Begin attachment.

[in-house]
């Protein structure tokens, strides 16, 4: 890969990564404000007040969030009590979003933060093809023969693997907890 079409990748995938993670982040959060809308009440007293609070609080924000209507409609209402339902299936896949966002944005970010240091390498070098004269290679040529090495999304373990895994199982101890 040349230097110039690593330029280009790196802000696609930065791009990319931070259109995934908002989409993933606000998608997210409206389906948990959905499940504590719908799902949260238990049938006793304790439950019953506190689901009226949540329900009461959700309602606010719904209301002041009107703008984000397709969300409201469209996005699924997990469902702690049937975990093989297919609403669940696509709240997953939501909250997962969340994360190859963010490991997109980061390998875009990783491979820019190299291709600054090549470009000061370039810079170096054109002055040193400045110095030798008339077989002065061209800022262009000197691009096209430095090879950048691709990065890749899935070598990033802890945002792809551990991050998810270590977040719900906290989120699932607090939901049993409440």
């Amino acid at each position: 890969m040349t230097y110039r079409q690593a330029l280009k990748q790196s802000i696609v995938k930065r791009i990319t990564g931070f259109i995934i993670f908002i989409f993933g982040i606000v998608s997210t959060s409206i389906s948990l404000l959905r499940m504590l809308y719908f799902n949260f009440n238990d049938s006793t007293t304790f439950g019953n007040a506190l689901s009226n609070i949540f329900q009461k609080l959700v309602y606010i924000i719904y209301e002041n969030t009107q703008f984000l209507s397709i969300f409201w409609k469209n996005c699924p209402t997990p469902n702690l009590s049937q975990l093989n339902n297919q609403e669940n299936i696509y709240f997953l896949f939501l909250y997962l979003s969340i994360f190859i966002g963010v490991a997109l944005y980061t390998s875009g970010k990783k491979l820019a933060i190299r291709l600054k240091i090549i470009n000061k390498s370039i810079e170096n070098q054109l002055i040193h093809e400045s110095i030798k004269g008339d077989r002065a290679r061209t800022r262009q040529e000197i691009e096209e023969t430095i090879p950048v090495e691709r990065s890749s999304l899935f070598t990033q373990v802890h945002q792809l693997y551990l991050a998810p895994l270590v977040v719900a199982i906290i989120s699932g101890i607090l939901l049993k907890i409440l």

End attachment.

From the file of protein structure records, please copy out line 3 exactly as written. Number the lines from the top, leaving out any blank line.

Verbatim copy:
């Amino acid at each position: 890969m040349t230097y110039r079409q690593a330029l280009k990748q790196s802000i696609v995938k930065r791009i990319t990564g931070f259109i995934i993670f908002i989409f993933g982040i606000v998608s997210t959060s409206i389906s948990l404000l959905r499940m504590l809308y719908f799902n949260f009440n238990d049938s006793t007293t304790f439950g019953n007040a506190l689901s009226n609070i949540f329900q009461k609080l959700v309602y606010i924000i719904y209301e002041n969030t009107q703008f984000l209507s397709i969300f409201w409609k469209n996005c699924p209402t997990p469902n702690l009590s049937q975990l093989n339902n297919q609403e669940n299936i696509y709240f997953l896949f939501l909250y997962l979003s969340i994360f190859i966002g963010v490991a997109l944005y980061t390998s875009g970010k990783k491979l820019a933060i190299r291709l600054k240091i090549i470009n000061k390498s370039i810079e170096n070098q054109l002055i040193h093809e400045s110095i030798k004269g008339d077989r002065a290679r061209t800022r262009q040529e000197i691009e096209e023969t430095i090879p950048v090495e691709r990065s890749s999304l899935f070598t990033q373990v802890h945002q792809l693997y551990l991050a998810p895994l270590v977040v719900a199982i906290i989120s699932g101890i607090l939901l049993k907890i409440l």